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Falling Skies: The Game (Xbox 360, PS3, Wii U)
Game Reviews

Falling Skies: The Game (Xbox 360, PS3, Wii U)

Fares better than most spin-offs, but remains a generic and formulaic strategy game that tries (and fails) to capture some of the success of better kin.

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My enjoyment of Falling Skies on TNT is my TV diet dessert; it’s entirely unnecessary, filled with empty calories, and I know I could be doing something else far more efficient with my time, but I still enjoy it nonetheless. This was why I was surprised to see that this same experience was being morphed into the video game world via a console game based on the series. As we have seen in the past, video game tie-ins to other media seldom do well, almost always settling into the same bins with all the other shovel-ware. While Falling Skies: The Game fares better than most spin-offs, it is still a mundane rip-off.

For those without cable (or the interest in average sci-fi TV shows), Falling Skies is a TNT show about a post-alien invasion world where rag-tag bands of survivors and soldiers fight to survive the insect-like invaders and eke out some kind of life amidst the ruins of the old world. The game, which takes place between seasons three and four, focuses on militia-men and women forming four-person squads that face down the alien menace in turn-based firefights.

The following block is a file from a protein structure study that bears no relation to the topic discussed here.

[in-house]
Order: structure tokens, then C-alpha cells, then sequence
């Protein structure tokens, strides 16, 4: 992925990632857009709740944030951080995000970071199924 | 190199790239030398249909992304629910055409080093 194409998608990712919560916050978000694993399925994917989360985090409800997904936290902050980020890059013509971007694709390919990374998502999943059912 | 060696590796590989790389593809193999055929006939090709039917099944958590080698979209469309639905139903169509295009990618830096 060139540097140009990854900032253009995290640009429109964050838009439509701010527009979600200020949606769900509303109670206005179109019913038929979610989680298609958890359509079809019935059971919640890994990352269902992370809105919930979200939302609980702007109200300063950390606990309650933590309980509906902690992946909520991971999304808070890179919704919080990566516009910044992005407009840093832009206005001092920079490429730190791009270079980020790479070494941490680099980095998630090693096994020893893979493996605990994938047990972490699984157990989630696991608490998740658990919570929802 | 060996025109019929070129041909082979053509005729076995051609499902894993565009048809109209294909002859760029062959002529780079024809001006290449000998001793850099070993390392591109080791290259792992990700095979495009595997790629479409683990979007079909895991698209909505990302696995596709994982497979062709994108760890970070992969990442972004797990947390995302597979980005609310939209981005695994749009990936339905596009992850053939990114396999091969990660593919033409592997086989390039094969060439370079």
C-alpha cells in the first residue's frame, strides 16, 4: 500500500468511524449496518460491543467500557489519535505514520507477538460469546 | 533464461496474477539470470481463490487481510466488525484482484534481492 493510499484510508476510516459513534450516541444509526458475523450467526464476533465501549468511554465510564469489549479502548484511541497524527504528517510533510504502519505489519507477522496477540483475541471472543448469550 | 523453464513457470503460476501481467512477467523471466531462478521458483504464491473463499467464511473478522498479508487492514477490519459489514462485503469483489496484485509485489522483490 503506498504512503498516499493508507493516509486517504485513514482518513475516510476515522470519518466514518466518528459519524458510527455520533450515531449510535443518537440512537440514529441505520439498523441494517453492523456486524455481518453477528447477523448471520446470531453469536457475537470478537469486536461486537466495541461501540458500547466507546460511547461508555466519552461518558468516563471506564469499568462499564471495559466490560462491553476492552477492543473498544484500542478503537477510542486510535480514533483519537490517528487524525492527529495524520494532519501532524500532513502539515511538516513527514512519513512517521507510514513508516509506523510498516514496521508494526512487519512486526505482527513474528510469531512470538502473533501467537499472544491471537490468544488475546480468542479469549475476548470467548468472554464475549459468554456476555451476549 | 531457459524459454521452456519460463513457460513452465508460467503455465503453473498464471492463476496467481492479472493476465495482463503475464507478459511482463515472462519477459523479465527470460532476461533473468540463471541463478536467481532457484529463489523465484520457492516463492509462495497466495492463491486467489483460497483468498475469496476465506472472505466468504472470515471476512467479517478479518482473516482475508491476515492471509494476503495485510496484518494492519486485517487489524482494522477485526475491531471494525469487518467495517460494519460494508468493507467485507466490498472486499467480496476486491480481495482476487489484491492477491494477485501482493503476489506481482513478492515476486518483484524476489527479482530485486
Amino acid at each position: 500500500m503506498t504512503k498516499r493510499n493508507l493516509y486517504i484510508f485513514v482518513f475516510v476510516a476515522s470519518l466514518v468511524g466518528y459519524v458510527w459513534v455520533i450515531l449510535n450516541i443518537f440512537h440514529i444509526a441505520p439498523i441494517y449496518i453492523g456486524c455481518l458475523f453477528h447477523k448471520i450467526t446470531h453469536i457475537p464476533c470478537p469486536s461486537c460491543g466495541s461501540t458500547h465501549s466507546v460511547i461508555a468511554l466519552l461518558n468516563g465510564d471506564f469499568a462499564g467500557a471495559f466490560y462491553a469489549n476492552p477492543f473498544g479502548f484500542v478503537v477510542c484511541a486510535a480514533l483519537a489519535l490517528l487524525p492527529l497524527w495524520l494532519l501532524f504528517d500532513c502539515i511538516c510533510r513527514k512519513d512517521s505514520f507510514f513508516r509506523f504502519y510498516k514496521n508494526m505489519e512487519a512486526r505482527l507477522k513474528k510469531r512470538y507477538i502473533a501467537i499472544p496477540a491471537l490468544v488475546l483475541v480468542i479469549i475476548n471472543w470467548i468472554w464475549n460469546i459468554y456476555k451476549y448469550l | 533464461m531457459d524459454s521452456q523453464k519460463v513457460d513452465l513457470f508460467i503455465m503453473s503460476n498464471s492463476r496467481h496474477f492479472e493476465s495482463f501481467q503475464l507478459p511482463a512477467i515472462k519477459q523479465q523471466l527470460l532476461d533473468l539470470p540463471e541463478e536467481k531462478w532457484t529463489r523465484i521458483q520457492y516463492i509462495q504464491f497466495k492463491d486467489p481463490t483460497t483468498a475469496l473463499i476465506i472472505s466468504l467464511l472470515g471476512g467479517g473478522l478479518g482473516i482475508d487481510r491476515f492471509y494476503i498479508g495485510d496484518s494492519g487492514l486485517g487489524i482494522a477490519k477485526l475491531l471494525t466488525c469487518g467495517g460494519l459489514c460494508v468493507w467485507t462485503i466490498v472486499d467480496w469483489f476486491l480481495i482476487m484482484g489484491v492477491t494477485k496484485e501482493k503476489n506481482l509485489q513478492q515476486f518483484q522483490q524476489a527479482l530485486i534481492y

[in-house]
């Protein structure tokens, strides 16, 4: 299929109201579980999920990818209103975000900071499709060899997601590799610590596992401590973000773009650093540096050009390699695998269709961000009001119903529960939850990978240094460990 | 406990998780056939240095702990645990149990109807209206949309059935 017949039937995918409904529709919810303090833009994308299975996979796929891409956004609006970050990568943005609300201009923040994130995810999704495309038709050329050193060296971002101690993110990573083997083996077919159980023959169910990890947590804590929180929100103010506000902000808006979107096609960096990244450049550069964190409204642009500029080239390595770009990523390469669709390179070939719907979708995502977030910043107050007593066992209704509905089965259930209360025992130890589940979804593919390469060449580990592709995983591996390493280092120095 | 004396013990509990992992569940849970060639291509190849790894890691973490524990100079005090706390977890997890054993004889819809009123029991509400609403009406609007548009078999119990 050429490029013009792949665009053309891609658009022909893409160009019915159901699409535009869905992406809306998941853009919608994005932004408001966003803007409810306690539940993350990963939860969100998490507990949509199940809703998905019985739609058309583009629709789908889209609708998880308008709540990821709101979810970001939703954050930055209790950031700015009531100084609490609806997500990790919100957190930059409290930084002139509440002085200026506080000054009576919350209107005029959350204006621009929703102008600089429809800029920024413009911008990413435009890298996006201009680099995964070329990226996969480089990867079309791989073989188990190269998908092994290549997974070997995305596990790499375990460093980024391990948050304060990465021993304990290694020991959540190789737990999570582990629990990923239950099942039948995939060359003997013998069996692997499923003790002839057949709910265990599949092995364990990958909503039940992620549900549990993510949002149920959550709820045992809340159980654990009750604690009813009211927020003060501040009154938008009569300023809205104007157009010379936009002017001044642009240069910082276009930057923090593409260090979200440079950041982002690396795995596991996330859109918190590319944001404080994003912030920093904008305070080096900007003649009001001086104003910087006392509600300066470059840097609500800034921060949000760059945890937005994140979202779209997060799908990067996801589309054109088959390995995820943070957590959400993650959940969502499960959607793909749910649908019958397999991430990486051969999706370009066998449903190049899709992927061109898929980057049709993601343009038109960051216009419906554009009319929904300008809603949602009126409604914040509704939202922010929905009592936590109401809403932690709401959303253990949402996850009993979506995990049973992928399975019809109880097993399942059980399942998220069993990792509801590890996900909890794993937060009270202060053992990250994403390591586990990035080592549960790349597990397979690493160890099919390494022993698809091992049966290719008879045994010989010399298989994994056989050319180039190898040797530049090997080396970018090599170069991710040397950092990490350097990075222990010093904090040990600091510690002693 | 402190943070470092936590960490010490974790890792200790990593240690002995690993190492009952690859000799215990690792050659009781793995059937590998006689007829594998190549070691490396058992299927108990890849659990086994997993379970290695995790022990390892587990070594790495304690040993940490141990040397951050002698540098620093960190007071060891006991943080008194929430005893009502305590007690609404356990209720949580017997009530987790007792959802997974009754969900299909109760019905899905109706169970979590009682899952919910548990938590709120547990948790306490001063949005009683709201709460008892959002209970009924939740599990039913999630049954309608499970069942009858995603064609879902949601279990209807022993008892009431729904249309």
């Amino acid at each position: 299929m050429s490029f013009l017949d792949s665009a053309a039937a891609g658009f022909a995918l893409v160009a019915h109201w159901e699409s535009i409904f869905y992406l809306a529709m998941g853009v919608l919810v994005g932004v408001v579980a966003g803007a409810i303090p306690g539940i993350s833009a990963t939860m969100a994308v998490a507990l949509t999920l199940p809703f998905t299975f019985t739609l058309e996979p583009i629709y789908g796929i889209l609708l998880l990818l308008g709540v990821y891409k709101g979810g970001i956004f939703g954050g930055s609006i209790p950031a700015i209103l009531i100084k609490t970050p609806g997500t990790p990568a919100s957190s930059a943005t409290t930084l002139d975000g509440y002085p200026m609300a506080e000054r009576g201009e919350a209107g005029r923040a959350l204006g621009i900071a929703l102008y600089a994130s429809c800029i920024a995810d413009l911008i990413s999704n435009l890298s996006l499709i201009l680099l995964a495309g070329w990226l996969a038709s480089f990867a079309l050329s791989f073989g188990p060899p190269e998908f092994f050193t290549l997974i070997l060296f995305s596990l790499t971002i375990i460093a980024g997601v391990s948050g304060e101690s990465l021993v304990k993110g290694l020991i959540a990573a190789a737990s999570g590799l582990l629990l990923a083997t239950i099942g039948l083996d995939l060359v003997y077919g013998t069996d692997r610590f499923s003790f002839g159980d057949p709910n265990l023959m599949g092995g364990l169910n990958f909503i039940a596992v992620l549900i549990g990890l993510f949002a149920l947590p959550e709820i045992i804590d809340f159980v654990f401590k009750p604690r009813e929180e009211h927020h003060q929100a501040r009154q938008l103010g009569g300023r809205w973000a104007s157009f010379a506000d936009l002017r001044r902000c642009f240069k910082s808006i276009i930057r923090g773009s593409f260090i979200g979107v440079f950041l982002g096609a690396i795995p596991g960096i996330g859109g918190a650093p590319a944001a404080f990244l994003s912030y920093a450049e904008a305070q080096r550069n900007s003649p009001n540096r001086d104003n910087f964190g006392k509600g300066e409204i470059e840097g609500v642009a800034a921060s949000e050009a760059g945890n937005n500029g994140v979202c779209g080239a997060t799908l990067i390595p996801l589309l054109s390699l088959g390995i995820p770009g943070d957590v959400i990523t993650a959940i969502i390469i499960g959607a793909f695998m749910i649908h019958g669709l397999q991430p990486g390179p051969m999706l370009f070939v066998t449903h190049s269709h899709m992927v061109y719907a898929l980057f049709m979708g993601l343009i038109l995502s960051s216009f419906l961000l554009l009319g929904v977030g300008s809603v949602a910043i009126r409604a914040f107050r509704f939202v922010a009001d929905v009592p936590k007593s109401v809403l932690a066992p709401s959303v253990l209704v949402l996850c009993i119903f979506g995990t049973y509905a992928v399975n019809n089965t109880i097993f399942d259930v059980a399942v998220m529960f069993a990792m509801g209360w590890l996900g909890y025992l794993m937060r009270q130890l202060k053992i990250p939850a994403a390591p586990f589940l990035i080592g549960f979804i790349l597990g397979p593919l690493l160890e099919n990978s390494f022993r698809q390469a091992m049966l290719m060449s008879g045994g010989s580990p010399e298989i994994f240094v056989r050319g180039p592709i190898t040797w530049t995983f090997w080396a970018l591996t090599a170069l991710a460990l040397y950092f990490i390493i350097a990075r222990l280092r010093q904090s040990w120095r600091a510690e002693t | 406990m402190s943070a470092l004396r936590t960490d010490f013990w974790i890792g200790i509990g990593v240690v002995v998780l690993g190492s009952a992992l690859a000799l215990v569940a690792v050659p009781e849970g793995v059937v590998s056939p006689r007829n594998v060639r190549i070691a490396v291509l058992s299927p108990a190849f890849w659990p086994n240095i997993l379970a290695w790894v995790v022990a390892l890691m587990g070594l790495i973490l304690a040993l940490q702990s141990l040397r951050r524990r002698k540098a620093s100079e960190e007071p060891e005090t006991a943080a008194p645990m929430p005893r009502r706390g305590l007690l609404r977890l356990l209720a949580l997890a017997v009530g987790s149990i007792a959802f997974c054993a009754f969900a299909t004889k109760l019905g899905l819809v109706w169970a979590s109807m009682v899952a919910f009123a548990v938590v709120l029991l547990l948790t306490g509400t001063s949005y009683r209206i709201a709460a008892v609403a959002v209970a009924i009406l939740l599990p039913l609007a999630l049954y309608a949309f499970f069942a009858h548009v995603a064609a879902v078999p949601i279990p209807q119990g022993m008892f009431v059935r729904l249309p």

If any of this sounds a little too familiar, it’s because it is; the game itself is almost a carbon copy of XCOM: Enemy Unknown by Firaxis. While it isn’t to say that’s a bad thing, there is very little innovation or uniqueness for Falling Skies to make it seem worthwhile. If you have been starved for turn-based games, this will slake your lust for a time, but anyone looking for something builds on what Firaxis did in 2012 will be disappointed.

Missions are based on 4-man teams that must repel the alien forces while managing resources at your home base. Afterwards, soldiers that survive the fight can be upgraded with better weapons and higher ranks in damage, accuracy, and the like. Returning victorious will also net you valuable resources, which can be used to strengthen your forces, keeping them fed and healthy. Resources also can be used to stock your soldiers’ inventories with items such as medkits to ensure they come back alive. These concepts are all present in Firaxis’ 2012 reboot of the XCOM franchise, down to the blue-and-yellow color scheme of the user interface.

The graphics and adequate controls scheme prevent this game from being another terrible rip-off of a product from another medium, but players and enemies still look far from impressive. Falling Skies: The Game rings dangerously close to the video game studio equivalent of ‘phoning it in’ to appease publishers and media executives who thought such a tie-in was needed in the video game world. Sadly, we are left with another generic and formulaic strategy game that tries (and fails) to capture some of the success of better kin.


About the Author: Grayson Hamilton